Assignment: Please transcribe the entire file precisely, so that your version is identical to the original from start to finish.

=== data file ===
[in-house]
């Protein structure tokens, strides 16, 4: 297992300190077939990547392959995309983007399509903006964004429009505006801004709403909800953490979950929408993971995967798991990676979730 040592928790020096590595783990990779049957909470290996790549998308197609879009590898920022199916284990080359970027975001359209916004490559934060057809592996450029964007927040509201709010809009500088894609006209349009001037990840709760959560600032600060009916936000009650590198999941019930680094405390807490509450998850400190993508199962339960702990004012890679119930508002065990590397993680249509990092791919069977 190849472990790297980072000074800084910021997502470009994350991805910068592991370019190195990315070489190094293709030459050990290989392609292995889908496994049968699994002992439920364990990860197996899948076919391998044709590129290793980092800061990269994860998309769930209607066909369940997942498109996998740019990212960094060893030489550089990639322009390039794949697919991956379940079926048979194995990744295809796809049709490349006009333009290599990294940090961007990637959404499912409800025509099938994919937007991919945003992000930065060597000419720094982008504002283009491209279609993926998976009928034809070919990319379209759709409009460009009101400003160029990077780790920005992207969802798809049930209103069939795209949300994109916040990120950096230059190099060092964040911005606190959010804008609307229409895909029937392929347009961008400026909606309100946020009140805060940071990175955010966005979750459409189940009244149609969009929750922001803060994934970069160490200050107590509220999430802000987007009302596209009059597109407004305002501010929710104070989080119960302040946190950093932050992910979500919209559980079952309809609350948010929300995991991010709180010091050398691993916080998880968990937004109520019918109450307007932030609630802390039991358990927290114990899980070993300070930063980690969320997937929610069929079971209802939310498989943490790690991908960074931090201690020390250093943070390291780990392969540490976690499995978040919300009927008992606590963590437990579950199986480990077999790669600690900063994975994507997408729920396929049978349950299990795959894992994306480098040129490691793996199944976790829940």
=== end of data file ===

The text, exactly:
[in-house]
């Protein structure tokens, strides 16, 4: 297992300190077939990547392959995309983007399509903006964004429009505006801004709403909800953490979950929408993971995967798991990676979730 040592928790020096590595783990990779049957909470290996790549998308197609879009590898920022199916284990080359970027975001359209916004490559934060057809592996450029964007927040509201709010809009500088894609006209349009001037990840709760959560600032600060009916936000009650590198999941019930680094405390807490509450998850400190993508199962339960702990004012890679119930508002065990590397993680249509990092791919069977 190849472990790297980072000074800084910021997502470009994350991805910068592991370019190195990315070489190094293709030459050990290989392609292995889908496994049968699994002992439920364990990860197996899948076919391998044709590129290793980092800061990269994860998309769930209607066909369940997942498109996998740019990212960094060893030489550089990639322009390039794949697919991956379940079926048979194995990744295809796809049709490349006009333009290599990294940090961007990637959404499912409800025509099938994919937007991919945003992000930065060597000419720094982008504002283009491209279609993926998976009928034809070919990319379209759709409009460009009101400003160029990077780790920005992207969802798809049930209103069939795209949300994109916040990120950096230059190099060092964040911005606190959010804008609307229409895909029937392929347009961008400026909606309100946020009140805060940071990175955010966005979750459409189940009244149609969009929750922001803060994934970069160490200050107590509220999430802000987007009302596209009059597109407004305002501010929710104070989080119960302040946190950093932050992910979500919209559980079952309809609350948010929300995991991010709180010091050398691993916080998880968990937004109520019918109450307007932030609630802390039991358990927290114990899980070993300070930063980690969320997937929610069929079971209802939310498989943490790690991908960074931090201690020390250093943070390291780990392969540490976690499995978040919300009927008992606590963590437990579950199986480990077999790669600690900063994975994507997408729920396929049978349950299990795959894992994306480098040129490691793996199944976790829940």